Studying Earth’s interior
A. Most of our knowledge of Earth’s interior comes from seismic waves 1. Travel time of P and S waves vary depending on the properties of the material 2. Variation in travel time therefore corresponds to changes I materials B. The nature of Seismic waves 1. Velocity depends on the density and elasticity of the material 2. Within a given material velocity increases with depth due to confining pressure 3. Compressional waves (p-waves) are able to travel through liquids and solids 4. S-wave are not capable of traveling though liquids 5. P-waves travel faster than s-waves
6. When passing from one material to another seismic waves can be reflected or refracted (bent)
A. Layers defined by composition 1. because of density sorting during planetary accretion Earth’s interior is not homogeneous 2. Three principal layers
- relatively thin outer skin that ranges from 3 to 70 kilometers thick.
- a solid rocky shell that extends below the crust to a depth of 2900km 1. B. Layers defined by physical properties With increasing depth earth’s interior is characterized by a gradual increase in
- an iron rich sphere with a radius of 3486km in temperature known as the
(30degrees C/km). 2. Depending on variations of temperature and pressure a particular earth material may behave pressure- generally, increases in pressure tend to increase rock strength like a brittle solid deform in a plastic-like manner melt and become liquid 3. Main Layers of Earth based on physical properties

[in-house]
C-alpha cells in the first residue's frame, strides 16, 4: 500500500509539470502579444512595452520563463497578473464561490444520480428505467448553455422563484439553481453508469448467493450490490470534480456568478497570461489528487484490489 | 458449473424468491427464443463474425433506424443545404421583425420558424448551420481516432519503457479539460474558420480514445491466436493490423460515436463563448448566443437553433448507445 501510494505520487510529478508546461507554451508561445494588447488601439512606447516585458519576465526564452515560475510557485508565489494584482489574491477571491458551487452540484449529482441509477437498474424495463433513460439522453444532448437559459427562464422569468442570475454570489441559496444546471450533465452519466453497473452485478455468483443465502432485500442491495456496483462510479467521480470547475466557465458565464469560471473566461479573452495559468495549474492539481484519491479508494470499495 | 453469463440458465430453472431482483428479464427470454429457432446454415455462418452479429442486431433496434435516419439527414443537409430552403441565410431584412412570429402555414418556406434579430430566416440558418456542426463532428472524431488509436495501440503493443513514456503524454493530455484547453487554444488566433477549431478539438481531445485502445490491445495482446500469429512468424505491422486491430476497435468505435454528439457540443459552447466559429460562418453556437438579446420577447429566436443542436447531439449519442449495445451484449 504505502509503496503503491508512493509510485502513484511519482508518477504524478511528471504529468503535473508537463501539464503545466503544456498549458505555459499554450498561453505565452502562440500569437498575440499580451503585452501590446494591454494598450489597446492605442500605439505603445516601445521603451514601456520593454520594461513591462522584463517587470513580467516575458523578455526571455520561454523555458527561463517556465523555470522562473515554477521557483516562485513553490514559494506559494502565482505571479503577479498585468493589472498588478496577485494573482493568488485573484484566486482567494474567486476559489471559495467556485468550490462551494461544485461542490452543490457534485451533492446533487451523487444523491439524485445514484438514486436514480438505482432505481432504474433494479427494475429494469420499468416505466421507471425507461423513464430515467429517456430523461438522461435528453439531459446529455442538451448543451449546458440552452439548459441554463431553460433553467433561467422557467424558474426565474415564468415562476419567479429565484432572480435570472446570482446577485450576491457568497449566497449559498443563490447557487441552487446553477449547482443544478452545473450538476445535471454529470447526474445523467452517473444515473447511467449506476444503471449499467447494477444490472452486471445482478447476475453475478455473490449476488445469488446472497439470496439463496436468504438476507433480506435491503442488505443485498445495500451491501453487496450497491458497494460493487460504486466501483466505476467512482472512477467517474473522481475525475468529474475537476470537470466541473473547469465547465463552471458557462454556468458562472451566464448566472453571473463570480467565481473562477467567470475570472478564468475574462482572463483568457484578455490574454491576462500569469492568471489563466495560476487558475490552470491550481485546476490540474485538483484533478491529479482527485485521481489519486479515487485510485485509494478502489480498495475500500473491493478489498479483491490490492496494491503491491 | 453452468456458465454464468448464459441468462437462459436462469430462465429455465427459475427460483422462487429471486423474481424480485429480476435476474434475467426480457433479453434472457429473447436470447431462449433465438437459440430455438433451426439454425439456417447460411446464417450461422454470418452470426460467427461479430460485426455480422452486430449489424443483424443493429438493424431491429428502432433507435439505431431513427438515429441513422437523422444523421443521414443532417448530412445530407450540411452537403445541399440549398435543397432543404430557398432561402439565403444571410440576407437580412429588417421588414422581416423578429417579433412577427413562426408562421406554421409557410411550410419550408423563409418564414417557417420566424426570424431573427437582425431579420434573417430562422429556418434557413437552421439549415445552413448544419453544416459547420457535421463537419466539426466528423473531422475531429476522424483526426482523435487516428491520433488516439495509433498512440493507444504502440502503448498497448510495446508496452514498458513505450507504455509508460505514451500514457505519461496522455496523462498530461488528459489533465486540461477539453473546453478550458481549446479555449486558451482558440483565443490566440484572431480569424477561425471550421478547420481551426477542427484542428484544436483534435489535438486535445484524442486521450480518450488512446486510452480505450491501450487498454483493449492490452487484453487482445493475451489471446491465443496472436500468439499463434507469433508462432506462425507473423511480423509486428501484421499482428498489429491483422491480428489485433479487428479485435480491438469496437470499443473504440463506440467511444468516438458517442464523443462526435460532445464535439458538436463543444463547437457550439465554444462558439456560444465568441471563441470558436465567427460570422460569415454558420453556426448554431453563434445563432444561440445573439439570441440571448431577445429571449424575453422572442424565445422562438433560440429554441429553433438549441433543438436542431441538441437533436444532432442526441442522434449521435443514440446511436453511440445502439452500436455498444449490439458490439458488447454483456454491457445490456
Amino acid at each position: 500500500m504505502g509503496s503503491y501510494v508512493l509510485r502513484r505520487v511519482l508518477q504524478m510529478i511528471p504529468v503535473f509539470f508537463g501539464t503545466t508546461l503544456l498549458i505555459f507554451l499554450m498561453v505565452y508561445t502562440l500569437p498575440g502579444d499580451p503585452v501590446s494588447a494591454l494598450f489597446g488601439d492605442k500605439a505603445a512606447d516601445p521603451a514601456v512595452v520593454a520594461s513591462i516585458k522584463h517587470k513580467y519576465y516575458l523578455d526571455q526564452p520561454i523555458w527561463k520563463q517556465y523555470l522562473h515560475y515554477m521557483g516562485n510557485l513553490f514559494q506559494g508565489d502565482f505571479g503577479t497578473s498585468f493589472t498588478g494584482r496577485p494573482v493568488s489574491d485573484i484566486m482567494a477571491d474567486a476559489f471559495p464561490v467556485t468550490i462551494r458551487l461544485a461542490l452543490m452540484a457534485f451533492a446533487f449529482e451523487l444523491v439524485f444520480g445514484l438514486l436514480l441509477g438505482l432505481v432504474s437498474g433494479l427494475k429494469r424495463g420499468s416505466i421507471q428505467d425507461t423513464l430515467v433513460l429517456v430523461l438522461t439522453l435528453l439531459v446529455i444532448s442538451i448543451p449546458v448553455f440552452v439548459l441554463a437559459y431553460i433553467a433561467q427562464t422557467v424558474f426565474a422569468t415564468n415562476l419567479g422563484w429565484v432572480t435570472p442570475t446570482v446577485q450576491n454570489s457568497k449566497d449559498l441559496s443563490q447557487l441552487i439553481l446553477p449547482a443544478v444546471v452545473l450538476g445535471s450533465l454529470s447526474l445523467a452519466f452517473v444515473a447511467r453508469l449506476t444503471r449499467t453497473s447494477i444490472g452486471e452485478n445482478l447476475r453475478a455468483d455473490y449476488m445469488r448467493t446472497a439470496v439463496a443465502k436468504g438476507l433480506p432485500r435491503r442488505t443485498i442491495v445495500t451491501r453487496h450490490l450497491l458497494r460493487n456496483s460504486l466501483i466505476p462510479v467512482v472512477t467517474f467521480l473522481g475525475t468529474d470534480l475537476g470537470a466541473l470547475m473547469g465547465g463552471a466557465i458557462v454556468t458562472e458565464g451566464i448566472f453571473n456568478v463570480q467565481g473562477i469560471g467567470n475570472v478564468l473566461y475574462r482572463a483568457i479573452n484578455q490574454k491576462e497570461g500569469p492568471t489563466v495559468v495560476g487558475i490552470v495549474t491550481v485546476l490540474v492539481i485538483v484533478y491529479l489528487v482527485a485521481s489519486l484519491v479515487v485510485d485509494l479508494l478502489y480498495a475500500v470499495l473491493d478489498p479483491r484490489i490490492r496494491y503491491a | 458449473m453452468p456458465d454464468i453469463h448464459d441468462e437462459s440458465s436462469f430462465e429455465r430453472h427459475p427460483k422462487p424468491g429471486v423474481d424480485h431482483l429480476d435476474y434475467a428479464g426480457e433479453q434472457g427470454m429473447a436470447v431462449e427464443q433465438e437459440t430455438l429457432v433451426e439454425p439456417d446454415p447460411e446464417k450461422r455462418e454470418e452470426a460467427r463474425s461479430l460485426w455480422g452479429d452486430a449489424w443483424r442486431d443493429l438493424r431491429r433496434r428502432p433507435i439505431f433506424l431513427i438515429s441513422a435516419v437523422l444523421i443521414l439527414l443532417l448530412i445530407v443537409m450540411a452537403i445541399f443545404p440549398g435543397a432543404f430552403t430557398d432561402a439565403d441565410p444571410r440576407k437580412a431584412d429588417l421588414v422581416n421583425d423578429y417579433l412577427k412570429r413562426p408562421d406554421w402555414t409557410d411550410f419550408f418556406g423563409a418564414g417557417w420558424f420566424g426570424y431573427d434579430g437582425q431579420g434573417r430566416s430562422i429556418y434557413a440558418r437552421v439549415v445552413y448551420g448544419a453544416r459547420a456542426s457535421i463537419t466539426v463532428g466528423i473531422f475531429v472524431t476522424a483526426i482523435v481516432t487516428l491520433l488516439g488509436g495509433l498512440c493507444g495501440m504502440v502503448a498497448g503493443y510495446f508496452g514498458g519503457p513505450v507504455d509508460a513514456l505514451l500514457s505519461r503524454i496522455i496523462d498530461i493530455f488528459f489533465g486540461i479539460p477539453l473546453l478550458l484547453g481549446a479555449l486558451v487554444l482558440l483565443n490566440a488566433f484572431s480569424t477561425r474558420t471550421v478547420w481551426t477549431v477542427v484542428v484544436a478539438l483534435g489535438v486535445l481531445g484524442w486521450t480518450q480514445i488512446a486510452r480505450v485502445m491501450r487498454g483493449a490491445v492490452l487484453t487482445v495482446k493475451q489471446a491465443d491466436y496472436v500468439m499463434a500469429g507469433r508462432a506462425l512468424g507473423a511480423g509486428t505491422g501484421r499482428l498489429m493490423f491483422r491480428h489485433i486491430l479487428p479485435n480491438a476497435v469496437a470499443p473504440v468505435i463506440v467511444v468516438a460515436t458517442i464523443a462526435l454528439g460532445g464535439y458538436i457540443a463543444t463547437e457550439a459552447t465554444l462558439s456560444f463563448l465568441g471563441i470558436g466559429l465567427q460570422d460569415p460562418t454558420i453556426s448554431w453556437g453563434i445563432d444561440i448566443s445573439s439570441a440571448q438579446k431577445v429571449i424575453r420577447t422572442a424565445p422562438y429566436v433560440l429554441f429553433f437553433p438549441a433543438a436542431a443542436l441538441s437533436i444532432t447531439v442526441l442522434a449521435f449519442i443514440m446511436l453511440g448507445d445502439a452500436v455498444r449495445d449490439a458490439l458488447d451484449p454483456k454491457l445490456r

Earth’s outermost layer Consists of the crust
uppermost mantle Relatively cool, rigid shell Averages about 100 km in thickness, but may be 250 km or more beneath the older portions of the continents
Low-Velocity Zone Extends to 200 km depth Rocks close to melting point (1 to 10% molten) Rocks may have little strength and be capable of flowing (slippery and mobile layer on which overlying plates can move
or lower mantle Consists mostly of silicates and oxides of magnesium and iron (ultramafic rocks) Rearranged into denser and more compact crystals Rigid layer capable of very gradual flow
Composed mostly of Iron Nickel alloy liquid layer convection within the outer core generates the Earth’s magnetic field.
Sphere with a radius of 3486km material is behave like a solid
Discovering Earth’s major boundaries
(Mohovoricic Discontinuity) 1.
Separates crustal material from the upper mantle Identified by change in the velocity of p-waves B.
The Core-Mantle Boundary 1.
Based on the observation that p waves disappear between 105 and 140 degrees of the epicenter of an earthquake- this is 3.
commonly referred to as the
P-wave Shadow Zone
Characterized by refraction of P-waves as they enter the liquid outer core The fact that S-waves disappear (and never reappear) at 105 degrees provides the evidence of a liquid outer core
Continental Crust 1.
Thickness ranges from 29 km to 65 km (18 mi. to 40 miles) 2.
Average composition is granitic.
Ocean Crust 1.
Thickness ranges from 4.8 km to 8.0 km (3 mi to 5 mi.) Average composition is basaltic
Contains 82% of Earth’s volume B.
Solid, rocky layer Upper portion has the composition of the ultramafic rock peridotite D.
Two parts 1.
Mesosphere (lower mantle) 2.
Asthenosphere or upper mantle VI.
Larger than the planet Mars Two parts C.
outer core-liquid outer layer inner-core solid inner layer Density 1.
Average density is nearly 11g/cm 3